The pastor of the church Georgia Gov. Nathan Deal attends, William Coates at First Baptist Church of Gainesville, added his name to the statement. Coates and other Baptists earlier this year urged Deal to stay the execution of Kelly Gissendaner, who completed a prison-based seminary program created by the McAfee School of Theology at Mercer University and other seminaries.
Winter weather prevented Gissendaner’s February execution, and concerns about lethal injection drugs stopped her rescheduled March execution. A new date has not yet been set.
Justin Thornburgh, pastor of Emerson Avenue Baptist Church in Indianapolis, also signed the Holy Week statement. Thornburgh said he focuses his comments on Jesus when talking with Christians who believe the Bible authorizes the death penalty.
‘What is the essence of the gospel?’
“What did Jesus preach? What is the essence of the gospel?” he asked. “My reading of it is that the essence of the gospel is redemption. Christ was killed by capital punishment, and what we have is that God triumphed over that with the resurrection.
“I believe the message of Christ is a message of redemption and reconciliation as opposed to revenge. The ethos of Christ is love, and Christ saw everyone as worthy of redemption.”
American Baptist Churches USA officially condemned capital punishment on several occasions, passing resolutions calling for the abolition of the death penalty in 1958, 1966, 1980, 1982, 1992 and 2000.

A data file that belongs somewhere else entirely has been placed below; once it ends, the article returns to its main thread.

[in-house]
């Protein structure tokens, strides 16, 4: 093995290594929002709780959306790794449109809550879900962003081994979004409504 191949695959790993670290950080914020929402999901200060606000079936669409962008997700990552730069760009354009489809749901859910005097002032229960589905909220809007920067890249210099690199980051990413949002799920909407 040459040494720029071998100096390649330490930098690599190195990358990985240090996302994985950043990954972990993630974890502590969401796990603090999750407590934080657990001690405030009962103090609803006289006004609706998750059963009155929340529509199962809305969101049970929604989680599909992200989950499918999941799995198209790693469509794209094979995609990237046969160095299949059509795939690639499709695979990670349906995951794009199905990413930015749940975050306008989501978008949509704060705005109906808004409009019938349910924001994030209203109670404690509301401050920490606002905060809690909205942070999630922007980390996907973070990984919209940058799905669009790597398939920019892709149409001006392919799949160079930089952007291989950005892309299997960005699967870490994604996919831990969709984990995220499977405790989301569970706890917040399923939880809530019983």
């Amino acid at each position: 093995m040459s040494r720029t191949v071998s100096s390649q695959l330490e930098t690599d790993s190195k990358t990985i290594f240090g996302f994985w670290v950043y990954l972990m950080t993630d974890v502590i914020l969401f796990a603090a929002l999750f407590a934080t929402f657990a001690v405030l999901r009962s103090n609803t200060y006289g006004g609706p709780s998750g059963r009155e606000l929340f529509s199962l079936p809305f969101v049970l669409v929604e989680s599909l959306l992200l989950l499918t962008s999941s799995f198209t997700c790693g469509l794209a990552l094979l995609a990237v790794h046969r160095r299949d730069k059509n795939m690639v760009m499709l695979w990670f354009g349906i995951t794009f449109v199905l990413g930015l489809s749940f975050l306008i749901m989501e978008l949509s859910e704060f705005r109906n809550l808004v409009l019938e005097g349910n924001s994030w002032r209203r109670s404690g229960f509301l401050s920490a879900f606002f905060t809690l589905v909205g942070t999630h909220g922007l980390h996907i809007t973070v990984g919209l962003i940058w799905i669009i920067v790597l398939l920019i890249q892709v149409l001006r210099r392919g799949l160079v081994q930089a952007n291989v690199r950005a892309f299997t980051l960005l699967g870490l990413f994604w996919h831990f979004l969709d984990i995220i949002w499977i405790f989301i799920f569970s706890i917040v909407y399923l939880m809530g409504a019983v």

The resolutions highlight “the sacredness of life,” “the fallibility of human agencies and legal justice,” financial and racial inequality, and “the hope and possibility of all to come under the redeeming and transforming action of God.”
The resolutions also urge American Baptists to advocate for legal changes and to work to stop executions.
Polling by the Public Religion Research Institute in September 2014 found white evangelical Protestants remain the most likely religious demographic to support the death penalty over life in prison for murderers. Favoring the death penalty by a 59 percent to 34 percent margin, they outpace overall American opinion that supports life in prison by a 48 percent to 44 percent margin.
White Catholics favor life in prison by a 50 percent to 45 percent margin, while Black Protestants favor life in prison by a 68 percent to 25 percent margin.
Southern Baptist resolution supporting capital punishment
A 2000 resolution passed by the Southern Baptist Convention supported capital punishment, and top Southern Baptist leaders have reiterated that position.
Last year, Southern Baptist Theological Seminary President Al Mohler wrote a CNN.com piece supporting capital punishment. He attacked the “moral insanity” of death penalty critics who “have successfully diverted attention from a murderer’s heinous crimes and instead put the death penalty on trial.”
“I believe that Christians should hope, pray and strive for a society in which the death penalty, rightly and rarely applied, would make moral sense,” he added.
Although Mohler cited some Scripture in his column, author and anti-death penalty activist Shane Claiborne noted in a blog post Mohler never mentioned Jesus.
“If it weren’t for Jesus, I might be pro-death too,” Claiborne wrote.